Under ManpowerGroup’s bylaws and in accordance with the Company’s corporate governance guidelines, the board of directors can choose whether the roles of chairman and chief executive officer should be combined or separated, based on what it believes is best for the Company and its shareholders at a given point in time. Jonas Prising has been chairman of the board of directors since December 31, 2015. The board of directors has evaluated the Company’s leadership structure and determined that the presence of our independent lead director who, as described below, has meaningful oversight responsibilities, together with a strong leader in the combined role of chairman and chief executive officer, serves the best interests of ManpowerGroup and its shareholders. The board of directors believes that in light of Mr. Prising’s extensive knowledge of ManpowerGroup and its industry, gained through his tenure with the Company, he is well positioned to serve as both chairman and chief executive officer of the Company.

 

 

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Lead Director – William Downe

 

The board of directors has selected Mr. Downe, retired CEO of BMO Financial Group, to serve as lead director. Our corporate governance guidelines provide that if the same person holds the chief executive officer and chairman roles or if the chairman is not independent, the board of directors will designate one of the independent directors to serve as the lead director. The lead director helps ensure that there is an appropriate balance between management and the independent directors and that the independent directors are fully informed and able to discuss and debate the issues that they deem important.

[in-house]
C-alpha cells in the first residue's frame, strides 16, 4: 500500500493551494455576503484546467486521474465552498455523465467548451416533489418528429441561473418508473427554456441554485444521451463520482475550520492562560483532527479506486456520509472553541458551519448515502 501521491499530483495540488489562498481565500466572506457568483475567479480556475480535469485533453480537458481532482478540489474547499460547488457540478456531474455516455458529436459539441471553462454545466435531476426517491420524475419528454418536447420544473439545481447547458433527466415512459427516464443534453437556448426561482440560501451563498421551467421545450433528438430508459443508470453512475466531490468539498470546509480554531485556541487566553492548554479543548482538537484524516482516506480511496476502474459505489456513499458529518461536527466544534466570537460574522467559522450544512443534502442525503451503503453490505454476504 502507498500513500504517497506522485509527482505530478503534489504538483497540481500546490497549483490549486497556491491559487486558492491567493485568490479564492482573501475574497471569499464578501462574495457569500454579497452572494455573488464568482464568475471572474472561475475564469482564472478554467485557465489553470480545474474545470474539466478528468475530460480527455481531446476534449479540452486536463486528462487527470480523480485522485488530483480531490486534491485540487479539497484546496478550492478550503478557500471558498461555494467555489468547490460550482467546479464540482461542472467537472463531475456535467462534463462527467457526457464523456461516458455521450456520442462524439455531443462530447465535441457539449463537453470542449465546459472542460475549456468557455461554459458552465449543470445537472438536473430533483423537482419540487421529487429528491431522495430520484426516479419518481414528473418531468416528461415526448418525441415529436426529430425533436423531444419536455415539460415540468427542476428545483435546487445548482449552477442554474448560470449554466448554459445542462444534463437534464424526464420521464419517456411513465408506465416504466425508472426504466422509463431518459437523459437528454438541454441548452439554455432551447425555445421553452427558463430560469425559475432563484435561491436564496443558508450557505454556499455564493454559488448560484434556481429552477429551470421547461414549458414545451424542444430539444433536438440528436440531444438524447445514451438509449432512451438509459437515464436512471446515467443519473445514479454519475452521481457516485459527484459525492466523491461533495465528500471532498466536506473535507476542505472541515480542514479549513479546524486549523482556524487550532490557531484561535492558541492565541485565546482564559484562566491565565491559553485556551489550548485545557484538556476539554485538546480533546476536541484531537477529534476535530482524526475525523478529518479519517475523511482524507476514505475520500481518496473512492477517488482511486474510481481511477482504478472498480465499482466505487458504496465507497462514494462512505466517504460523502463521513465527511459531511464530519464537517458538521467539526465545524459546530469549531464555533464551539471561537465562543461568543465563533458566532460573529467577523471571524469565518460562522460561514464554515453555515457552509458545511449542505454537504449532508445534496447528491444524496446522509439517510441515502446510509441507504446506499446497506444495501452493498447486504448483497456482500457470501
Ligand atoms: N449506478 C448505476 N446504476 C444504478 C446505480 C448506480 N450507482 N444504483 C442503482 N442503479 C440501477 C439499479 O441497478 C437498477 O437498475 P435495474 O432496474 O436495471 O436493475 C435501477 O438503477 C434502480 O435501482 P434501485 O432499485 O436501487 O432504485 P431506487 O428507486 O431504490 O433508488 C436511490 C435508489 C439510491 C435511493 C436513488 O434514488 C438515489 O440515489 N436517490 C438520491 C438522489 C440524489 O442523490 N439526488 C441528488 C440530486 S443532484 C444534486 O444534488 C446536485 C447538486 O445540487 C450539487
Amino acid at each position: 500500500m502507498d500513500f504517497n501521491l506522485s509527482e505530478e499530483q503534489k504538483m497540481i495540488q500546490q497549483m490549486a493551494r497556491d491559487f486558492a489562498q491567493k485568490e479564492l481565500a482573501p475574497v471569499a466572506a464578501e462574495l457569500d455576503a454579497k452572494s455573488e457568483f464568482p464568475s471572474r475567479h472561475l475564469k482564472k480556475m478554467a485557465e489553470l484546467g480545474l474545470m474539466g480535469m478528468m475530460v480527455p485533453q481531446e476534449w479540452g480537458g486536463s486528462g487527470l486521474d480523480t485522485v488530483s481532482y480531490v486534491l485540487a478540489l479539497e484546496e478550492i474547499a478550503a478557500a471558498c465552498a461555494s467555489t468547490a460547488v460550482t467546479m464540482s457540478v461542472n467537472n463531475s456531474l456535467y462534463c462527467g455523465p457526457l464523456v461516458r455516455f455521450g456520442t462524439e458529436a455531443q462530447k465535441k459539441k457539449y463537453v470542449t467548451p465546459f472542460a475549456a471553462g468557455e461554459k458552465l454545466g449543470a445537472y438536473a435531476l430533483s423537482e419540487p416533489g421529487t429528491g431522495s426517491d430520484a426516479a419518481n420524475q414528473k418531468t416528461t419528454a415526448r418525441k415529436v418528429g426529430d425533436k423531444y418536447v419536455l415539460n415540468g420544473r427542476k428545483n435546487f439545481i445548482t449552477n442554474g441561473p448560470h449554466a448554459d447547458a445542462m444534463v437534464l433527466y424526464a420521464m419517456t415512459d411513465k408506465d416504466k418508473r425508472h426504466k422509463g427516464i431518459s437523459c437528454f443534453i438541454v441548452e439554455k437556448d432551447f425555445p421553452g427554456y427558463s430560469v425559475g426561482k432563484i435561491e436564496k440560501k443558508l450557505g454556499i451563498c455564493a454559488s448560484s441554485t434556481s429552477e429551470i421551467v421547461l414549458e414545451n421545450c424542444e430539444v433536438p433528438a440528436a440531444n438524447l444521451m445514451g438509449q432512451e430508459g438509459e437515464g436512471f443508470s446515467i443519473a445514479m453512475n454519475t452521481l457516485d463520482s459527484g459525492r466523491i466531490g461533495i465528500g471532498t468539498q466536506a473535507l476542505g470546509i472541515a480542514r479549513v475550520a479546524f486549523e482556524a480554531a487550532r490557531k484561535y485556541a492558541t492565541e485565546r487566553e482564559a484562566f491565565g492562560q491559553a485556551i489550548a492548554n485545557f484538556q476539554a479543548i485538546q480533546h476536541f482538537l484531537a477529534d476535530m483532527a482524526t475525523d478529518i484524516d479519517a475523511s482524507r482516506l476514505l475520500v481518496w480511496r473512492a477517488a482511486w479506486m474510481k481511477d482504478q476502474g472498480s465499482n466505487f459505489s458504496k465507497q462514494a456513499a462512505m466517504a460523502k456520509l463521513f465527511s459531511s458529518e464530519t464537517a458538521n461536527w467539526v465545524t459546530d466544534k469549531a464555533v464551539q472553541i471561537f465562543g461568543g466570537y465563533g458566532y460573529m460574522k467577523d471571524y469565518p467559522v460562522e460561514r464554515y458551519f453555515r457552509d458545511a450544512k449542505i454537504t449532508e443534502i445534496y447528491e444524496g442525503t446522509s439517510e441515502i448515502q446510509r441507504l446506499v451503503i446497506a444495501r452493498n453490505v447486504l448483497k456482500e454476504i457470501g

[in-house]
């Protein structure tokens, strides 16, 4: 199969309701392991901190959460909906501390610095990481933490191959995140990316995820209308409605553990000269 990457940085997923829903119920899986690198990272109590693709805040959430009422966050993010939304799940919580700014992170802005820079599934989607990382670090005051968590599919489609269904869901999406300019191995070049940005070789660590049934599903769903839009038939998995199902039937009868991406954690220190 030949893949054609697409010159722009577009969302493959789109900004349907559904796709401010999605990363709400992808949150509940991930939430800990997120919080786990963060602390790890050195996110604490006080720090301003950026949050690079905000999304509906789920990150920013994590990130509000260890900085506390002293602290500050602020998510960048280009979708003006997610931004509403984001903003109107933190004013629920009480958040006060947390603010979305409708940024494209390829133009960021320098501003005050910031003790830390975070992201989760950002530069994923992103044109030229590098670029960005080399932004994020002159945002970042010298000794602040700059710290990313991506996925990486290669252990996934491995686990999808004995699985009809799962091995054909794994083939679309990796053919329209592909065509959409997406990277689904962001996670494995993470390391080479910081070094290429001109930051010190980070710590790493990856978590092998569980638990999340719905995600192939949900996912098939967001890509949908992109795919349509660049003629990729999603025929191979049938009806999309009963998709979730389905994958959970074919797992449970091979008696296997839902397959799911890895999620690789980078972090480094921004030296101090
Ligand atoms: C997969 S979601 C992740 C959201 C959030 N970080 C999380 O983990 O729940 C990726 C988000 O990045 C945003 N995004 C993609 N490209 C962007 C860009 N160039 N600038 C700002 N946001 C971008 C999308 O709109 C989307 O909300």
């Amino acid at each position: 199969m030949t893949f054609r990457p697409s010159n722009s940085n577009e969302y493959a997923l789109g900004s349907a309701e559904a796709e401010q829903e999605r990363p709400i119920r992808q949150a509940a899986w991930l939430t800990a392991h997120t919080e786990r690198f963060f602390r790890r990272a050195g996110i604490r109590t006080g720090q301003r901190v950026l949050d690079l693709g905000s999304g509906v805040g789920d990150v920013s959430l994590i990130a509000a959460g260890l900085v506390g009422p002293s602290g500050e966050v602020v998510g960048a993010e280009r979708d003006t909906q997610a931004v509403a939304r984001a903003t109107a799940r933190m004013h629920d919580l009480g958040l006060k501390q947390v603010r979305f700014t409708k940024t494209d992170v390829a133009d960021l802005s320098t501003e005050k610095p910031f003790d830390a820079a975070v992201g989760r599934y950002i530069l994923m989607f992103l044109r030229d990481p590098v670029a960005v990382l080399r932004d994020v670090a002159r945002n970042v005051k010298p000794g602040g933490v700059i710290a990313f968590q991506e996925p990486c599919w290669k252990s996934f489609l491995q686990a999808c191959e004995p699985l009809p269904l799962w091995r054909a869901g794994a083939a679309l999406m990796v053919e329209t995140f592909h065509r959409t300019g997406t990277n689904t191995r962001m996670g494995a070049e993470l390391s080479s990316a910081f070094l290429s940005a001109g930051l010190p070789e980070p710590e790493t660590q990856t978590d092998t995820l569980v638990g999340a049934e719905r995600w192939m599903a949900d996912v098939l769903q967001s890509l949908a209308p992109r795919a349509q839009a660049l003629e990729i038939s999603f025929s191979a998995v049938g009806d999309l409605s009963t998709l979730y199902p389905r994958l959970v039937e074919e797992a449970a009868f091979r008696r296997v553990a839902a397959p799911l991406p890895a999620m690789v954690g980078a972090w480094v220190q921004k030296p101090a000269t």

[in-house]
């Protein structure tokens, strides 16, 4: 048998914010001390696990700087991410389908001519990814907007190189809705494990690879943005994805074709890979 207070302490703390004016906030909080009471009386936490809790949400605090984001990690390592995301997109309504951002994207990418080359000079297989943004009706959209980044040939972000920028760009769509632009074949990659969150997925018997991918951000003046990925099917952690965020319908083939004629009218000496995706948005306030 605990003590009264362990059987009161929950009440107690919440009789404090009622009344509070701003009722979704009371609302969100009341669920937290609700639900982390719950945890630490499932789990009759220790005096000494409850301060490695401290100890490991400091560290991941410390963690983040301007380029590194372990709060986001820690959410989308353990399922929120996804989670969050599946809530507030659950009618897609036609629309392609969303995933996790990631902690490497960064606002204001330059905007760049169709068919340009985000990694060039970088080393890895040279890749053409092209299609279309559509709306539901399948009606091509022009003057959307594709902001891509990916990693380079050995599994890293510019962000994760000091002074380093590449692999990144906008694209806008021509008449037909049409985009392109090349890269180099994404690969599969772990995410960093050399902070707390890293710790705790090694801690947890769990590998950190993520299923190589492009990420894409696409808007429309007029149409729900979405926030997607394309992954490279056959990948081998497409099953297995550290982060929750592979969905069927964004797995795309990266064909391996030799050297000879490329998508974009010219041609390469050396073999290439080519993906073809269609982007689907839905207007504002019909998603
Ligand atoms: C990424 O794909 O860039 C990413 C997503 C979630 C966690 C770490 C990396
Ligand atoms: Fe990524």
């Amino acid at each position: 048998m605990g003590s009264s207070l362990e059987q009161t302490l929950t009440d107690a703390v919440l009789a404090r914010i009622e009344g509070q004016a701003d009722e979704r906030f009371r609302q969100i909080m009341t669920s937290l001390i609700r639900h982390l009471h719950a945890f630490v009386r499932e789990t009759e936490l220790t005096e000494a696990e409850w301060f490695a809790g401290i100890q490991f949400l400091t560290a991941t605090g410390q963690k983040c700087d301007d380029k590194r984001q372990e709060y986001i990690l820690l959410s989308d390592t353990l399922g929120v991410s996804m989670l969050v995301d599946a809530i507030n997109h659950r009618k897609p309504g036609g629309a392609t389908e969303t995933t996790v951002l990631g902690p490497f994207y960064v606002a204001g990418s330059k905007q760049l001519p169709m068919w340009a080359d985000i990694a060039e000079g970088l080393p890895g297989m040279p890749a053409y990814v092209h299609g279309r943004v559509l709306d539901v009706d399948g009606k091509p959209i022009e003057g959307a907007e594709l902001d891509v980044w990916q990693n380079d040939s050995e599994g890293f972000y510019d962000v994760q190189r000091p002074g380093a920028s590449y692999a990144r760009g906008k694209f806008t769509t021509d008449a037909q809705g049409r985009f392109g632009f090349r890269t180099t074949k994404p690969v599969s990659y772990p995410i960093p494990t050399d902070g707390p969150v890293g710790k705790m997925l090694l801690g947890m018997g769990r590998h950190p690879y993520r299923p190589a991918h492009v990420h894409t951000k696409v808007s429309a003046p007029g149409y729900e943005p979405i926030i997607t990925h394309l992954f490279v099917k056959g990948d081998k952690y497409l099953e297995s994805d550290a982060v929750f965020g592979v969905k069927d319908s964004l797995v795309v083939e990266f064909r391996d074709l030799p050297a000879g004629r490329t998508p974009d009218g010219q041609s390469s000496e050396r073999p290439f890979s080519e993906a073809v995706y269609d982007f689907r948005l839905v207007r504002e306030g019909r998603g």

Our corporate governance guidelines contemplate that the lead director will be appointed annually and that he or she should be willing to serve for at least three years in such capacity. The board of directors believes having a lead director serving continuous terms provides greater continuity to the role, enhances board leadership and performance and facilitates effective oversight of the performance of senior management. Mr. Downe has served as lead director since May 2017, and at a board meeting in February 2022, the board of directors re-appointed Mr. Downe to serve as lead director for another year.

 

The lead director’s duties include the following:

 

•  Preside at executive sessions of the non-employee directors;

 

•  Preside at all other meetings of directors where the chairman of the board is not present;

 

•  Serve as liaison between the chairman of the board and the non-employee directors;

 

•  Approve what information is sent to the board;

 

•  Approve the meeting agendas for the board;

 

•  Approve meeting schedules to assure that there is sufficient time for discussion on all agenda items;

 

•  Provide feedback from executive sessions of the independent directors to the Chairman and CEO and other senior management;

 

•  Serve in a key role in the board evaluation processes and in evaluation of the CEO;

 

•  Recommend to the board and the board committees the retention of advisers and consultants who report directly to the board;

 

•  Have the authority to call meetings of the non-employee directors;

 

•  If requested by major shareholders, ensure that he or she is available for consultation and direct communication; and

 

•  Perform such other duties as the board may delegate from time to time.

 

 

 

LOGO   13   2022 Proxy Statement


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Board Oversight

Our board of directors and its committees work closely with management to provide oversight, review, and counsel related to long-term strategy, opportunities and risks. In particular, the board oversees business affairs and integrity, works with management to determine our mission and long-term strategy, oversees enterprise risk management, performs the annual CEO evaluation, oversees CEO succession planning, and oversees internal control over financial reporting and external audit. The board looks to the expertise of its committees to provide strategic oversight in their areas of focus. Examples of oversight areas are provided below.